People Who Don’t Know

Sometimes, just like the other day, we meet people who don’t know that our son passed away. So they are all inquisitive about the family, and oh, “Where’s the boy?” or worse still, to Hetal, “Where did you leave your brother?”

 

Now those are difficult questions. How is Hetal supposed to answer that? And in a crowd setting, with many eager listeners, how are we to respond to that?

 

Those become very challenging times to deal with. Mostly, when we’re with my husband, I go blank. I don’t know what to say, and he ends up having to say something to clear the air. And then it’s awkward, and sometimes we just have to wind up the conversation quickly and go our separate ways.

 

Sometimes I’m alone when the question comes, and I have to be very tactful in the way I respond. The question could come at a down time and I have to prevent a situation where we both start crying based on how I respond. Sometimes I also have to judge how I’ll answer based on who’s asking.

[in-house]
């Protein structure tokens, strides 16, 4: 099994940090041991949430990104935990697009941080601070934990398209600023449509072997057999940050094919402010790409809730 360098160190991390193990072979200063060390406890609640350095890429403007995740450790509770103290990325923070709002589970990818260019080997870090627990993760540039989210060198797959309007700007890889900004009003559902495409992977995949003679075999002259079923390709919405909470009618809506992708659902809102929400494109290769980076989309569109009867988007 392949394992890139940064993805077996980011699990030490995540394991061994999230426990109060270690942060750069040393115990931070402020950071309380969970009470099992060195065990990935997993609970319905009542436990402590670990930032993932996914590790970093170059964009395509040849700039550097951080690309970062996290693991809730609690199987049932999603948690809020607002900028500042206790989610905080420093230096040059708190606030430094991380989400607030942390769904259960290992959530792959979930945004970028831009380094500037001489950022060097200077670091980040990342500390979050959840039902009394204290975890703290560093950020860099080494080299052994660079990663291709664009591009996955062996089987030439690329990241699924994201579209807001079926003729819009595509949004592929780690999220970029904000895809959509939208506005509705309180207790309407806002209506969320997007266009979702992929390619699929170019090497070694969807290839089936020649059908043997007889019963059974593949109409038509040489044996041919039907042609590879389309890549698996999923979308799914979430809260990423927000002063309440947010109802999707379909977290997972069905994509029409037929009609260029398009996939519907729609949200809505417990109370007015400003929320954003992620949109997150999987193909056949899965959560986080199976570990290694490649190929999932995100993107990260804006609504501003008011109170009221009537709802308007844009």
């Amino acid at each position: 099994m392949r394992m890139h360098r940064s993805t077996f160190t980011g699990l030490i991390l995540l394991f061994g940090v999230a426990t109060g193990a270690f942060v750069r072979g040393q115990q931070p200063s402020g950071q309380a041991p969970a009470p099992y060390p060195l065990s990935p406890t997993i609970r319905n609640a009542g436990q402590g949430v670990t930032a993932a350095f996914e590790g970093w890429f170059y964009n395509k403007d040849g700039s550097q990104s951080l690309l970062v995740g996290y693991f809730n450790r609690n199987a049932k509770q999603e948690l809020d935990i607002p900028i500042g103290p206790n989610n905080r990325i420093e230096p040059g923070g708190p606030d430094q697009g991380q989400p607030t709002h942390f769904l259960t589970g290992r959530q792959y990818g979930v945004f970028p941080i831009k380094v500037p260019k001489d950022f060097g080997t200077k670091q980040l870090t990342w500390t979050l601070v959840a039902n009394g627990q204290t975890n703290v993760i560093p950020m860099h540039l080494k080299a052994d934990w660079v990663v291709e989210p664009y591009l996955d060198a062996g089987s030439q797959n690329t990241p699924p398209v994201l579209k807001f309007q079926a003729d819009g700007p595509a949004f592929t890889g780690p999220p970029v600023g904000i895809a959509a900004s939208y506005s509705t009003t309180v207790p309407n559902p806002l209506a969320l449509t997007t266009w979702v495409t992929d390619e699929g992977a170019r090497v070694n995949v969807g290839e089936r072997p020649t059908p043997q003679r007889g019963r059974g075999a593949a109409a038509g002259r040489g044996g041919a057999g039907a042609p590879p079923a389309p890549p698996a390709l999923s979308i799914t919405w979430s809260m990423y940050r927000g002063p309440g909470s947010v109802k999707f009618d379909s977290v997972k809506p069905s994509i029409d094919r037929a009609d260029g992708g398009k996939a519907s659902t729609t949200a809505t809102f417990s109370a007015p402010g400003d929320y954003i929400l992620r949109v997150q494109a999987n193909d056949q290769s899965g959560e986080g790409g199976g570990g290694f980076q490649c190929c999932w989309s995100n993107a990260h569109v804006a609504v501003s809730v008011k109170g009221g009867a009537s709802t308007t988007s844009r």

Ultimately, I’ll end up mentioning it in brief and not wanting to dwell much on it. And nowadays, it doesn’t really feature in my introductions, unless it’s necessary. I just let it pass. It’s not easy, I do so with mixed feelings. I remember him, yet I know that by bringing up the issue about his death, there may not be much benefit to those around me or to myself either.

 

That way, I learn to choose who I have such conversations with. I am almost coming up with a standard answer. “Yes, we had a son but he’s now with Jesus.” That conveys the message, but also hope. And it doesn’t put the other person at a loss about how to respond. He’s still my son, and he’s receiving the best care possible up there in heaven. Someday I’ll join him, and it’ll be one wonderful day.

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